Making bad decisions on motorcycles (or Russian sidecars) has consequences. I’m able to ameliorate the consequences of frequently awful decisions by wearing the best safety gear available. This is what I was wearing when I crashed last weekend, it, in addition to Sean, is the reason I’m able to type this (slowly) today.
These are bulky, heavy, look ridiculous and, at nearly $600, extremely expensive. But, I can crash bikes safe in the knowledge that it’d take a collision with a freight train to damage my feet, ankles or shins. That’s an empowering feeling. Like other Astars boots, an inner bootie prevents extreme movement of the ankle while allowing freedom of movement within a preset degree. That’s then backed up by ridiculously heavy duty impact protection absolutely everywhere. These took over a year to break in, but now I can’t imagine riding off-road in anything else. An added bonus now that I live in California is that they vent extremely well. No sweaty feet for me.
This is literally the cheapest Camelbak available, but it’s all you really need. Its 1.5-liter capacity is enough to see me through an entire morning or afternoon of hot dirt riding, provided I take care to hydrate before setting off. I bought this for Moab years ago, figuring it’d last one trip, but its since been across Labrador and to countless other places too and its as good as new. Just make sure it dries out completely inside before you store it or it’ll get mouldy. Simple, cheap, effective.
For those of you that don’t use one of these yet, you’re being a bit silly. Hydration affects brain function, you might find yourself saddled with Wes-like judgment if you aren’t topping up as you ride.
These are the gloves I wrote a love story to, then threatened to retire, then wore across Labrador. Now I really need to stop wearing them, this crash holed the left palm. Quality construction, street bike safety (leather palm), dirt bike ventilation (textile back). Perfect.
Guess it’s time for a new one of these. You’ve already read my thoughts on its effectiveness on the street, but it turns out it really does work off road too. Ventilation remains excellent, even without a dirt-style open chin vent. You can swap that out for one from the dedicated AX-8 dirt helmet, something I plan to do with my next AX-8 Dual, should be hot here when I start riding again in about 5 weeks. Light, comfy, cool.
You need one of these if you’re going to wear an Astars neck brace, its chest armor is cut a little low to accomodate the collar and a panel in the back protector velcros off to make room for that back plate. Otherwise, its essentially the Alpinestars Bionic Protection Jacket, which is a good thing. Its comfy and safe.
The left arm is zipped off in these photos, my life is a wreck right now and I can’t find where that sleeve is buried.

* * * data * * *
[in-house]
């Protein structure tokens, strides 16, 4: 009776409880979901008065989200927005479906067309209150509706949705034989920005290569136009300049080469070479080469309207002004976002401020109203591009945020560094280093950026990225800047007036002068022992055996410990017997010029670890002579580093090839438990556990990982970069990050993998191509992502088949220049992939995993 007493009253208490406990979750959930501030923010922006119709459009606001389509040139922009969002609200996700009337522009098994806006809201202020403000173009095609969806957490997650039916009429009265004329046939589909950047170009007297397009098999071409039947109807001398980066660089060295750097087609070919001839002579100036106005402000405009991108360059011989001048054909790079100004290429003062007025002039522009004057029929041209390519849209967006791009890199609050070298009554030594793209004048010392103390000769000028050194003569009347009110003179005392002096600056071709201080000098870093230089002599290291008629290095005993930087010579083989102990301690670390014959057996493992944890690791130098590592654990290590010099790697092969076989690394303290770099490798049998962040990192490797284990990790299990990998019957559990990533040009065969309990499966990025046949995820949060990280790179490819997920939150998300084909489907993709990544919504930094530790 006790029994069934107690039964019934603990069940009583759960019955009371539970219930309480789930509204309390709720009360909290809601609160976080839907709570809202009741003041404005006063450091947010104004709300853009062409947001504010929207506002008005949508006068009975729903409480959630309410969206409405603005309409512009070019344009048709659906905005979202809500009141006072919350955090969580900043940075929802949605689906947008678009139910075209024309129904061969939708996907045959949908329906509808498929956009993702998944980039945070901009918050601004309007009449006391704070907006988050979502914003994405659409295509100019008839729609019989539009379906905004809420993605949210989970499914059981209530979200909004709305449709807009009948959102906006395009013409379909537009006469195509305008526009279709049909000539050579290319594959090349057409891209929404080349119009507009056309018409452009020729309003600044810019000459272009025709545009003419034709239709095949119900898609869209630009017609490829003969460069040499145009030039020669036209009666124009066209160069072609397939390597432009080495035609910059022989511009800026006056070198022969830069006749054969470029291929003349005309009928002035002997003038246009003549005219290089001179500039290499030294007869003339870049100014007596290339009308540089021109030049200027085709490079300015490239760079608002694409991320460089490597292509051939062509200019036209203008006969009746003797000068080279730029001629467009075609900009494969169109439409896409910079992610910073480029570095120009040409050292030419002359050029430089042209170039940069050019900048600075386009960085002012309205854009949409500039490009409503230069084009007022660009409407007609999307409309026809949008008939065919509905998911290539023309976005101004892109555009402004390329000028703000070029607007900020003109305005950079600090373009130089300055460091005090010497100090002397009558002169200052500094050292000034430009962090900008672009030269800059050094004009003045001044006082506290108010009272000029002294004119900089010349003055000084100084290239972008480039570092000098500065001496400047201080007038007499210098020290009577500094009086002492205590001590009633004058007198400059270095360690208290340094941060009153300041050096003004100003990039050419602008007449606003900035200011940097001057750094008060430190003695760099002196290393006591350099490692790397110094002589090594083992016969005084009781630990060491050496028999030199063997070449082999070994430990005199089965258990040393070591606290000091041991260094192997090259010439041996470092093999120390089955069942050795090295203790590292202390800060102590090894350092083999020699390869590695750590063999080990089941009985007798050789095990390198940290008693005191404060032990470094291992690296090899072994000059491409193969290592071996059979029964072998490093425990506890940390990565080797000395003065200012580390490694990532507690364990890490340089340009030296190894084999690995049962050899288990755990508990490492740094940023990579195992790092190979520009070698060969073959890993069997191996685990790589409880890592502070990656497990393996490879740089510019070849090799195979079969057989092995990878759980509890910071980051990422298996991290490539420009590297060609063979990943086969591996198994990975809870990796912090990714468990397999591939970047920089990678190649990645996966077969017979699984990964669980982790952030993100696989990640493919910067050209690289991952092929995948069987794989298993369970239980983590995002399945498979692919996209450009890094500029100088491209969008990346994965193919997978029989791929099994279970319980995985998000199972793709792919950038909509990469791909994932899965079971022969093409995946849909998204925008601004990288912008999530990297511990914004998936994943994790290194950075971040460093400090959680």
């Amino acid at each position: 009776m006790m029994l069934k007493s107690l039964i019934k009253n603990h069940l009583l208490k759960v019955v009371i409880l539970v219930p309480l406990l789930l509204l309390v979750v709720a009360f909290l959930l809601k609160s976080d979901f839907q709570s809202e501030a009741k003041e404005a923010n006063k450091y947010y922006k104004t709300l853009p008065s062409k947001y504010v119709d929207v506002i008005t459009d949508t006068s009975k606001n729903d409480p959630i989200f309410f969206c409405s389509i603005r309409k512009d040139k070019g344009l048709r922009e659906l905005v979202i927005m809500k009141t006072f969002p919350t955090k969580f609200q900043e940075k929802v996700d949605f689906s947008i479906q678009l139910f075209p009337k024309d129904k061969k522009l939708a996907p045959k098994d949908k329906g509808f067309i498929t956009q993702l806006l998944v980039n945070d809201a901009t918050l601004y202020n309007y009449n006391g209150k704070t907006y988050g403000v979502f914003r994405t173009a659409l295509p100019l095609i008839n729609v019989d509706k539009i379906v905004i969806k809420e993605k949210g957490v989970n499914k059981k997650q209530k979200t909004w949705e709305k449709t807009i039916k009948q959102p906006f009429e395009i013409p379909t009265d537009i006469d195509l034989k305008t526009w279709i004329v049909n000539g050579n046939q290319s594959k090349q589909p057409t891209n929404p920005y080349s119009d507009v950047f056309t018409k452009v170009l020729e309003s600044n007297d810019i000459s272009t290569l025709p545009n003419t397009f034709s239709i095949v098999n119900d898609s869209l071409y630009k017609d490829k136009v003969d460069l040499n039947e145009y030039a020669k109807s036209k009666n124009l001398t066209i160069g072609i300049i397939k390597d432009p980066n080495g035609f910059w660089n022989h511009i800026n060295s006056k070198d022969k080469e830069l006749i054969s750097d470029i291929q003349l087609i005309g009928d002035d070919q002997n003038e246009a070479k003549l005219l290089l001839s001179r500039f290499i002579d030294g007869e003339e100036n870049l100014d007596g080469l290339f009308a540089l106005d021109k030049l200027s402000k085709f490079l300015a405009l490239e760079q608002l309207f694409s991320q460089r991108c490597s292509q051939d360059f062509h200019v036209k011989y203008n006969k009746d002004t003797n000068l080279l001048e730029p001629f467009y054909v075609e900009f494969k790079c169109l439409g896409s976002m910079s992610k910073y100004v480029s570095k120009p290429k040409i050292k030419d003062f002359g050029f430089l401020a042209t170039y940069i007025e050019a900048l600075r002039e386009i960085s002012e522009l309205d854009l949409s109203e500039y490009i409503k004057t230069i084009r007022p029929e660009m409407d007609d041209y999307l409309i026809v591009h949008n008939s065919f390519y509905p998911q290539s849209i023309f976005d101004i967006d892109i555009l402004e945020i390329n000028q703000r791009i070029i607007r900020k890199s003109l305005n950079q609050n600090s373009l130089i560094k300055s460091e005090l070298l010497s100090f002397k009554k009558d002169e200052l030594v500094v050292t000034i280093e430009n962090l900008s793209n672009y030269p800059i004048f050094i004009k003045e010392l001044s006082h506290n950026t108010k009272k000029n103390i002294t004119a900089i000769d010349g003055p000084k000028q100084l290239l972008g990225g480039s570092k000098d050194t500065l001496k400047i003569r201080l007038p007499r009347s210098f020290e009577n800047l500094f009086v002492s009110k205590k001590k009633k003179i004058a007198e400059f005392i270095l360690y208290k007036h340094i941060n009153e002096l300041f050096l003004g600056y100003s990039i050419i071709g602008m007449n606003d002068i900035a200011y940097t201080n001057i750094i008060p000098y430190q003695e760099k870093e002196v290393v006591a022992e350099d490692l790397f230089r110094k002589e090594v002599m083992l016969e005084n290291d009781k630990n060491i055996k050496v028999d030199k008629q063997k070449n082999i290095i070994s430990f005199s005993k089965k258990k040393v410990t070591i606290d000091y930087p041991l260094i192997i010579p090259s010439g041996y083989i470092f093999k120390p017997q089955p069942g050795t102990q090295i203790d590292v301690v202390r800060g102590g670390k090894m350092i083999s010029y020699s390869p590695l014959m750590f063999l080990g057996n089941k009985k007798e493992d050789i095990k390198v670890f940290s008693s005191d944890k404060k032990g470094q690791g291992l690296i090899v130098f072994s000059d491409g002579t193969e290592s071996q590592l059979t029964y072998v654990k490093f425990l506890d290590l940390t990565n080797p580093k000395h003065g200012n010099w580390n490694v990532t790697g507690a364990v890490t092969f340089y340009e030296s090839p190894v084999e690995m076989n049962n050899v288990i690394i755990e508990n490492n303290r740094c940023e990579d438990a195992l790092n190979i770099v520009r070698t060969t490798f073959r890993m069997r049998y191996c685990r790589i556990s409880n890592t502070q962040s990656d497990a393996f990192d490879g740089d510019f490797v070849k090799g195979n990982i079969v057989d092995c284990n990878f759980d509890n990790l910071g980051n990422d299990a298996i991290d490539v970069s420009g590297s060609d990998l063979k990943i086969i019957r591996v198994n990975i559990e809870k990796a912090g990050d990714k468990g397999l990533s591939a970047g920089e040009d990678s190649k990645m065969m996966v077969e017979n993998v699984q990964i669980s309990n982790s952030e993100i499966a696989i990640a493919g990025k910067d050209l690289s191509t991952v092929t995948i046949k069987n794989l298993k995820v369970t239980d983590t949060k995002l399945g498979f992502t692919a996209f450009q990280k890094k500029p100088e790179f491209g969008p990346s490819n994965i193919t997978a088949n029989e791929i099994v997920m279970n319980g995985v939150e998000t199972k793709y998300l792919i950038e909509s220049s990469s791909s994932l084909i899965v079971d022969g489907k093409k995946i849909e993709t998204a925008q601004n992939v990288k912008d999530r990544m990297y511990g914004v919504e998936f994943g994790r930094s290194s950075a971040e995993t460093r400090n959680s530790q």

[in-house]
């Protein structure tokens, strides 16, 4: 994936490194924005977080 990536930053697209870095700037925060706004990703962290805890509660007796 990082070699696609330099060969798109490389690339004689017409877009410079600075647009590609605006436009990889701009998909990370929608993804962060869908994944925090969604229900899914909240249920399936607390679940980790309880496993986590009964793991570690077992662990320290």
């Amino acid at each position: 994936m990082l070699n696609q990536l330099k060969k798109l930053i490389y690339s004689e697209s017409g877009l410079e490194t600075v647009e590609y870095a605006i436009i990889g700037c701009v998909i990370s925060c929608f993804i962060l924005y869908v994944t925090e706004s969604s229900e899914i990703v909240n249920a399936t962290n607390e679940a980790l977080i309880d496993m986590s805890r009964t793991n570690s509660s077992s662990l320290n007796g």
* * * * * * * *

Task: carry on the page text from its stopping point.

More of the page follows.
These are just some unwanted things that a friend bought home from work one day. They work awesome though. The jersey is mesh, meaning it ventilates extremely well, and the pants are tough and fit well. A heavy duty zipper and velcro closure keeps them on. Both of these survived a collision with a log and some barbed wire unscathed.
Probably the least sexy item in my arsenal of riding gear, these $25 protectors nevertheless do their job extremely well. They’re bulky, sure, but provide excellent coverage and cushion impacts unbelievably well. No need for tall socks or armor liners either, they don’t pinch or chafe. I’ve been meaning to replace them with some whizz-bang braces for a while, but never got around to it because these work so well.
The doctors say this saved my life. I think they might just be exaggerating because they see so many unprotected riders coming in with horrendous injuries. Whatever, I was wearing it and my neck’s not broken, who knows.
Neck braces are a relatively new entry to the motorcycle protection game and something of an odd one. They’re expensive and require add-on, specific gear like that jacket to work. But, MX racers swear by them. I’m always on the lookout for better gear, so figured why not. Once you get the right fit (kinda like a helmet, fit is personal and necessary) and get used to putting it on, it’s virtually unnoticeable and is just there to prevent the helmet from tilting too far in any direction or squishing your neck.
This is the new 2012 model that won’t be out till next month. It brings the price of the lighter carbon version down from $530 to $400, which will be a much easier pill to swallow and makes the brace more competitive with rival products from Leatt. New graphics too.
These look a bit unwieldy, but it turns out they’re just as comfy as my old compression shorts. That two-part hip armor is the key, allowing for natural movement. The hard coccyx protector is unnoticeable too. These are just one of those high quality, well thought out products that feel good when you put them on. They fit well, ventilate effectively and a silicon strip in the leg prevents them from riding up, without tearing off your leg hair. That armor is seriously confidence inspiring too, a trait shred by all this gear and probably a big part of the reason I’m free to make the bad decisions I make.
Don’t be like me and crash all the time, but please be like me and protect yourself from the consequences if you do.